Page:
Chinese automaker Zhejiang Geely Holding Group is partnering with Chinese regional asset manager Daqing State Asset Operation Company in its bid to acquire Ford Motor Company’s Volvo unit for a reported $1.8 billion.
According to a spokesman for Geely, the Daqing asset group will be a minority owner of the company. Geely’s acquisition of Swedish automaker Volvo Car Corporation will be the largest-ever purchase of a foreign auto company by a Chinese company.
Last February, Beijing quashed a deal that would have resulted in the sale of General Motors Company’s Hummer division to China-based Sichuan Tengzhong Heavy Industrial Machinery. GM subsequently decided to wind down the money-losing brand which it had been trying to sell since 2008.
Geely’s Swedish spokesman, Anders Fogel, said details concerning Daqing’s actual ownership stake in Volvo will not be made public until after the sale is completed. He said that Zhejiang Geely will retain a controlling shareholder position.
In March, Ford Motor Company signed the deal with Geely Automobile Holdings parent company, Zhejiang Geely Holding Company, for the sale of Volvo. The sale is seen as a watershed event in China’s emergence as a global powerhouse in the automotive industry.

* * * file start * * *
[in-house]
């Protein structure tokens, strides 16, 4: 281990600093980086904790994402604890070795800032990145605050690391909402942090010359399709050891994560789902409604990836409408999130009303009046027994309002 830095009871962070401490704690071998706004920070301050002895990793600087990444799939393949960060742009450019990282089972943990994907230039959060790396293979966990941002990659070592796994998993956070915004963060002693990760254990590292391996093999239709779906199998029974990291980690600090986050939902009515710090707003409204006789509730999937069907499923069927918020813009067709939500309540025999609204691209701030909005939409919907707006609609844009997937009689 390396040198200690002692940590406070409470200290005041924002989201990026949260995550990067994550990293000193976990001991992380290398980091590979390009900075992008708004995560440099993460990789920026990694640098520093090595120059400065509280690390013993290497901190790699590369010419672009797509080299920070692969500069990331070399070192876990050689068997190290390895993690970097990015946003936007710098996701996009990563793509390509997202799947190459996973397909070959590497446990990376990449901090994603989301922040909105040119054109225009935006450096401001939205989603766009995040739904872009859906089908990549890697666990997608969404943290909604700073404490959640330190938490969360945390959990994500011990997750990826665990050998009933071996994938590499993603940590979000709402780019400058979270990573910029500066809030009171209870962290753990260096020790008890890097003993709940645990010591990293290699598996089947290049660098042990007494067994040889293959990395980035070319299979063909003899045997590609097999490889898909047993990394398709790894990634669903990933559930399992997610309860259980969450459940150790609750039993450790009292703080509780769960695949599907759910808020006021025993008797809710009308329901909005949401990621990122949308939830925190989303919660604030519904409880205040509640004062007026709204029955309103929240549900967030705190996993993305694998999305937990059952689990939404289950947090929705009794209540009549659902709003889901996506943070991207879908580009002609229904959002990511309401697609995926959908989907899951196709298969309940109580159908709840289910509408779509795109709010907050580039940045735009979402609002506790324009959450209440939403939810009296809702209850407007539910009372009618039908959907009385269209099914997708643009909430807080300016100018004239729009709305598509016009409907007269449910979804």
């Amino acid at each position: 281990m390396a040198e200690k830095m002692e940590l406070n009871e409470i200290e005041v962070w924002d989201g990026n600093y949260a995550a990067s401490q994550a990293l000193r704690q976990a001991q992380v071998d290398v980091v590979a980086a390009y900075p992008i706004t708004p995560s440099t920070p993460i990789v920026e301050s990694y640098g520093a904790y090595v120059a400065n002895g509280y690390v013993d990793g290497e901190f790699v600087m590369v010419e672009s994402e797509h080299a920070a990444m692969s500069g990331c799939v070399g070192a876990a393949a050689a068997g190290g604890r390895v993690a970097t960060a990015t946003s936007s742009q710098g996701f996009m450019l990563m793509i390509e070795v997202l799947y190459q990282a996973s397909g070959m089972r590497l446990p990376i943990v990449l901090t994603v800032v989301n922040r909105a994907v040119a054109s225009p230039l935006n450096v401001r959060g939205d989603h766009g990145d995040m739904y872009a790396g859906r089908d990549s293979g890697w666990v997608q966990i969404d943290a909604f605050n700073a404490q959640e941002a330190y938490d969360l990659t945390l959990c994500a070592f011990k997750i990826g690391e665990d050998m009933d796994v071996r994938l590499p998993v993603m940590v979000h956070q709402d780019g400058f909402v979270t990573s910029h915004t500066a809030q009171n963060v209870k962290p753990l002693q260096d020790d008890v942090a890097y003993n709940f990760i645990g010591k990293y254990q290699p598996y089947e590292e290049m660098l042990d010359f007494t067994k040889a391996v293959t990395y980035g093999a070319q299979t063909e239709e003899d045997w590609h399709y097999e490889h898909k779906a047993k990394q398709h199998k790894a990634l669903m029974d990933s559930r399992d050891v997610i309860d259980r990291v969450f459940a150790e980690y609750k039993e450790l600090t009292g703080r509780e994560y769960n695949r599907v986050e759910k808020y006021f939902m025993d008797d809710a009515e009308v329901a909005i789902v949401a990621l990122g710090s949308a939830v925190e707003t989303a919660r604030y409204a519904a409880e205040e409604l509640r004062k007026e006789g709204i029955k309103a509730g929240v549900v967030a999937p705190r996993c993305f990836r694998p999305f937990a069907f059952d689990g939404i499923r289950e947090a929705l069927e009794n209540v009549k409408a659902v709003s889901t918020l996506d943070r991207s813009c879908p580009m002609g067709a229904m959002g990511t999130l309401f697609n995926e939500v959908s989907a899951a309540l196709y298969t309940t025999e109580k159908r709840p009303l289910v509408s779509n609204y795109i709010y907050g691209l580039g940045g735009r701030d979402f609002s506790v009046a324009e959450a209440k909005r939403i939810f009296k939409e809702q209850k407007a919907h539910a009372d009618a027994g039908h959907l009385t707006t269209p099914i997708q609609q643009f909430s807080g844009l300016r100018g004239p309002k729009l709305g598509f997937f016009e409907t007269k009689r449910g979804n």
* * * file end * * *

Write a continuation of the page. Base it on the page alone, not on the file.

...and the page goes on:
Daqing State Asset Operations Company manages a number of state-owned assets in the northern region of Daqing. News of its possible involvement in the Volvo deal has led to speculation that the company’s new China production facilities will be located in the region. Geely has said it plans to build production facilities capable of churning out up to 300,000 units annually. At that capacity, the new China facilities would nearly equal Volvo’s total 2009 output.
Fogel declined to comment when asked whether or not Daqing’s involvement includes any provisions about where the new facilities will be located. He said, “This is a regional fund and they make investments in various cases that they believe in. This has been one of the interested parties we’ve talked to and they have felt it was interesting and see a big upside to the deal.”
Earlier this year, Geely Automobile said it would not seek outside financing to help with the purchase of the Swedish automaker.
Volvo has not posted a full-year profit since 2005. However, Ford said the company reported first quarter operating profit of $49 million.
Geely’s purchase of Volvo is expected to be finalized during the third quarter.
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